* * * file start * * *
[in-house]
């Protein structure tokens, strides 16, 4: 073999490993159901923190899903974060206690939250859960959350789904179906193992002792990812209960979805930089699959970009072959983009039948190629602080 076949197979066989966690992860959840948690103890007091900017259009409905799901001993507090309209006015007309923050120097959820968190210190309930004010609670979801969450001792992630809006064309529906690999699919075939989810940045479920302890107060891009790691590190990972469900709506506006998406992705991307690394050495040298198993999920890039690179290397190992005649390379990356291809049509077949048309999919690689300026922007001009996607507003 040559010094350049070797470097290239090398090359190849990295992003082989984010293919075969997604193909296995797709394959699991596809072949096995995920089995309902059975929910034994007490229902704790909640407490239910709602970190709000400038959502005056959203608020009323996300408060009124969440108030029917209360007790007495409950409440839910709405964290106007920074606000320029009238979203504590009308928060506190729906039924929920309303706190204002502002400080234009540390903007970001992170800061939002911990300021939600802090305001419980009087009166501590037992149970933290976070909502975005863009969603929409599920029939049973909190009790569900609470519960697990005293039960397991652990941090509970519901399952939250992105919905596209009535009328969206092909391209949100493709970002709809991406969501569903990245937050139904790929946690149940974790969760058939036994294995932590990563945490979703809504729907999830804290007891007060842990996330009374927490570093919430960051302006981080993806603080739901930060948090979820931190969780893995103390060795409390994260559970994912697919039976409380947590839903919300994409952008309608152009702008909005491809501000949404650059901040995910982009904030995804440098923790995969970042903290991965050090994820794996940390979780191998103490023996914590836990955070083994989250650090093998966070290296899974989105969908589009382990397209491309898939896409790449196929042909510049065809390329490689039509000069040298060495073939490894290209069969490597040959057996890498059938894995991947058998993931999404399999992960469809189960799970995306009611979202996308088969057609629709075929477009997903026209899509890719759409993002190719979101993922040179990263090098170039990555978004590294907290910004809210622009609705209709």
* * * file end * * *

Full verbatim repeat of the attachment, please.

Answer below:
[in-house]
């Protein structure tokens, strides 16, 4: 073999490993159901923190899903974060206690939250859960959350789904179906193992002792990812209960979805930089699959970009072959983009039948190629602080 076949197979066989966690992860959840948690103890007091900017259009409905799901001993507090309209006015007309923050120097959820968190210190309930004010609670979801969450001792992630809006064309529906690999699919075939989810940045479920302890107060891009790691590190990972469900709506506006998406992705991307690394050495040298198993999920890039690179290397190992005649390379990356291809049509077949048309999919690689300026922007001009996607507003 040559010094350049070797470097290239090398090359190849990295992003082989984010293919075969997604193909296995797709394959699991596809072949096995995920089995309902059975929910034994007490229902704790909640407490239910709602970190709000400038959502005056959203608020009323996300408060009124969440108030029917209360007790007495409950409440839910709405964290106007920074606000320029009238979203504590009308928060506190729906039924929920309303706190204002502002400080234009540390903007970001992170800061939002911990300021939600802090305001419980009087009166501590037992149970933290976070909502975005863009969603929409599920029939049973909190009790569900609470519960697990005293039960397991652990941090509970519901399952939250992105919905596209009535009328969206092909391209949100493709970002709809991406969501569903990245937050139904790929946690149940974790969760058939036994294995932590990563945490979703809504729907999830804290007891007060842990996330009374927490570093919430960051302006981080993806603080739901930060948090979820931190969780893995103390060795409390994260559970994912697919039976409380947590839903919300994409952008309608152009702008909005491809501000949404650059901040995910982009904030995804440098923790995969970042903290991965050090994820794996940390979780191998103490023996914590836990955070083994989250650090093998966070290296899974989105969908589009382990397209491309898939896409790449196929042909510049065809390329490689039509000069040298060495073939490894290209069969490597040959057996890498059938894995991947058998993931999404399999992960469809189960799970995306009611979202996308088969057609629709075929477009997903026209899509890719759409993002190719979101993922040179990263090098170039990555978004590294907290910004809210622009609705209709």